Location-thinking, value-thinking, and graphical forms: combining analytical frameworks to analyze inferences made by students when interpreting the points and trends on a reaction coordinate diagram†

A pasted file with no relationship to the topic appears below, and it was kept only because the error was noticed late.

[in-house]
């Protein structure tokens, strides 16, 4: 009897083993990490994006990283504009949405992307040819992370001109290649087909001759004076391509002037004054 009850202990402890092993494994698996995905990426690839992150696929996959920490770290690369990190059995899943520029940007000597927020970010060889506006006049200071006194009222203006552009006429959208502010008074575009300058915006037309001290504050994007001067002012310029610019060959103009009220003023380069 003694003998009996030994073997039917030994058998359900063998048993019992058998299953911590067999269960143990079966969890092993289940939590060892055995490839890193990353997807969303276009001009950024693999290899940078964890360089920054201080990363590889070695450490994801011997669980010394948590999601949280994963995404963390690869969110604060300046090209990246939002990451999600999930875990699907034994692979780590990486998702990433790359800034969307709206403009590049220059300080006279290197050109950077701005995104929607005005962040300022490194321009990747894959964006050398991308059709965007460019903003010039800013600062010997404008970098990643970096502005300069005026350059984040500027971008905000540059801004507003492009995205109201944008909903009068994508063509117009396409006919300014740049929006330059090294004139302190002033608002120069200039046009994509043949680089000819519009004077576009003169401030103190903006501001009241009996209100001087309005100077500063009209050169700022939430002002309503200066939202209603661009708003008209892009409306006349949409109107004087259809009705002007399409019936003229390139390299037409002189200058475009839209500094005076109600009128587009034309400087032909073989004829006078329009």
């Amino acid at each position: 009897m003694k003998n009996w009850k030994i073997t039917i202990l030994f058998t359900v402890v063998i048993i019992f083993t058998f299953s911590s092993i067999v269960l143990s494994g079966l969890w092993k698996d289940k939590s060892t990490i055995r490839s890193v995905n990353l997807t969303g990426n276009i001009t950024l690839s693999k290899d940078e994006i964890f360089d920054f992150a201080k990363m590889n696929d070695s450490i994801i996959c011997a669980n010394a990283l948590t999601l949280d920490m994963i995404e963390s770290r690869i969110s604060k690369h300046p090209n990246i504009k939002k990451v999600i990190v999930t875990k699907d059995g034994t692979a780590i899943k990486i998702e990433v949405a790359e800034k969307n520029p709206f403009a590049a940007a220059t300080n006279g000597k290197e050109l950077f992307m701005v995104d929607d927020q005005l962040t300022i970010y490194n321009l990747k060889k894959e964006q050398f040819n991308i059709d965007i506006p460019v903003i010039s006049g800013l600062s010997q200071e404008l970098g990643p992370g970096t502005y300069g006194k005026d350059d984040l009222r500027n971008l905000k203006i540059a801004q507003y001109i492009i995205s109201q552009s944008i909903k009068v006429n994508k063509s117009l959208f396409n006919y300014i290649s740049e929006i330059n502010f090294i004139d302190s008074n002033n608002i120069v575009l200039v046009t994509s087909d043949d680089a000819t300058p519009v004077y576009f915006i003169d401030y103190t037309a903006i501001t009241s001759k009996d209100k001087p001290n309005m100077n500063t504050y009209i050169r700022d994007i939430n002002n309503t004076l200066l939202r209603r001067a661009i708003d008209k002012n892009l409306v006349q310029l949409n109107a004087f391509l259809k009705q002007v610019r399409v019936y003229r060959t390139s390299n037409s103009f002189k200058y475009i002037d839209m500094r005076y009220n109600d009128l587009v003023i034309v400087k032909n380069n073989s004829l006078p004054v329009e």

Reaction coordinate diagrams (RCDs) are chemical representations widely employed to visualize the thermodynamic and kinetic parameters associated with reactions. Previous research has demonstrated a host of misconceptions students adopt when interpreting the perceived information encoded in RCDs. This qualitative research study explores how general chemistry students interpret points and trends on a RCD and how these interpretations impact their inferences regarding the rate of a chemical reaction. Sixteen students participated in semi-structured interviews in which participants were asked to interpret the points and trends along provided RCDs and to compare relative reaction rates between RCDs. Findings derived from this study demonstrate the diversity of graphical reasoning adopted by students, the impact of students’ interpretations of the x-axis of a RCD on the graphical reasoning employed, and the influence of these ideas on inferences made about reaction rate. Informed by analytical frameworks grounded in the resources framework and the actor-oriented model of transfer, implications for instruction are provided with suggestions for how RCDs may be presented to assist students in recognizing the critical information encoded in these diagrams.